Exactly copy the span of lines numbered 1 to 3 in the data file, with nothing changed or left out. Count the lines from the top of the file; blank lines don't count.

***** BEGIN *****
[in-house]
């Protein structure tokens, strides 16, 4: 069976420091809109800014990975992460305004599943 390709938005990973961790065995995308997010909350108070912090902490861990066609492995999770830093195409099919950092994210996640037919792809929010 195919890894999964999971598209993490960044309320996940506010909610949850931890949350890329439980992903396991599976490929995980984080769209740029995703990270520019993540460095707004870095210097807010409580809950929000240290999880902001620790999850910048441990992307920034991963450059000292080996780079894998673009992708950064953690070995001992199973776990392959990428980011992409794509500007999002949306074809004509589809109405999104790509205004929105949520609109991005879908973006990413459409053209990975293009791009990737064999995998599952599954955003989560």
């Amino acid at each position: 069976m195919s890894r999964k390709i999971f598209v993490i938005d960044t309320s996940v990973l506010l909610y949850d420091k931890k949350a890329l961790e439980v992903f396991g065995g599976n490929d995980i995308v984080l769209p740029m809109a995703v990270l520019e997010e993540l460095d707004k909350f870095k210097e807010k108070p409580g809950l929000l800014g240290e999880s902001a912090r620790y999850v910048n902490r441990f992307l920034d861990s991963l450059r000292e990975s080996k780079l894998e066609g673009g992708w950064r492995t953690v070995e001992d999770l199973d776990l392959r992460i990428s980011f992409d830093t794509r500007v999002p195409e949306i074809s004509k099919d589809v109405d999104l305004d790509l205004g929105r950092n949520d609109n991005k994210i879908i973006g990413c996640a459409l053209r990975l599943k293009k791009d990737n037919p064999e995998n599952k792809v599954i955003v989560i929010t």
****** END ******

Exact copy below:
[in-house]
């Protein structure tokens, strides 16, 4: 069976420091809109800014990975992460305004599943 390709938005990973961790065995995308997010909350108070912090902490861990066609492995999770830093195409099919950092994210996640037919792809929010 195919890894999964999971598209993490960044309320996940506010909610949850931890949350890329439980992903396991599976490929995980984080769209740029995703990270520019993540460095707004870095210097807010409580809950929000240290999880902001620790999850910048441990992307920034991963450059000292080996780079894998673009992708950064953690070995001992199973776990392959990428980011992409794509500007999002949306074809004509589809109405999104790509205004929105949520609109991005879908973006990413459409053209990975293009791009990737064999995998599952599954955003989560």
């Amino acid at each position: 069976m195919s890894r999964k390709i999971f598209v993490i938005d960044t309320s996940v990973l506010l909610y949850d420091k931890k949350a890329l961790e439980v992903f396991g065995g599976n490929d995980i995308v984080l769209p740029m809109a995703v990270l520019e997010e993540l460095d707004k909350f870095k210097e807010k108070p409580g809950l929000l800014g240290e999880s902001a912090r620790y999850v910048n902490r441990f992307l920034d861990s991963l450059r000292e990975s080996k780079l894998e066609g673009g992708w950064r492995t953690v070995e001992d999770l199973d776990l392959r992460i990428s980011f992409d830093t794509r500007v999002p195409e949306i074809s004509k099919d589809v109405d999104l305004d790509l205004g929105r950092n949520d609109n991005k994210i879908i973006g990413c996640a459409l053209r990975l599943k293009k791009d990737n037919p064999e995998n599952k792809v599954i955003v989560i929010t």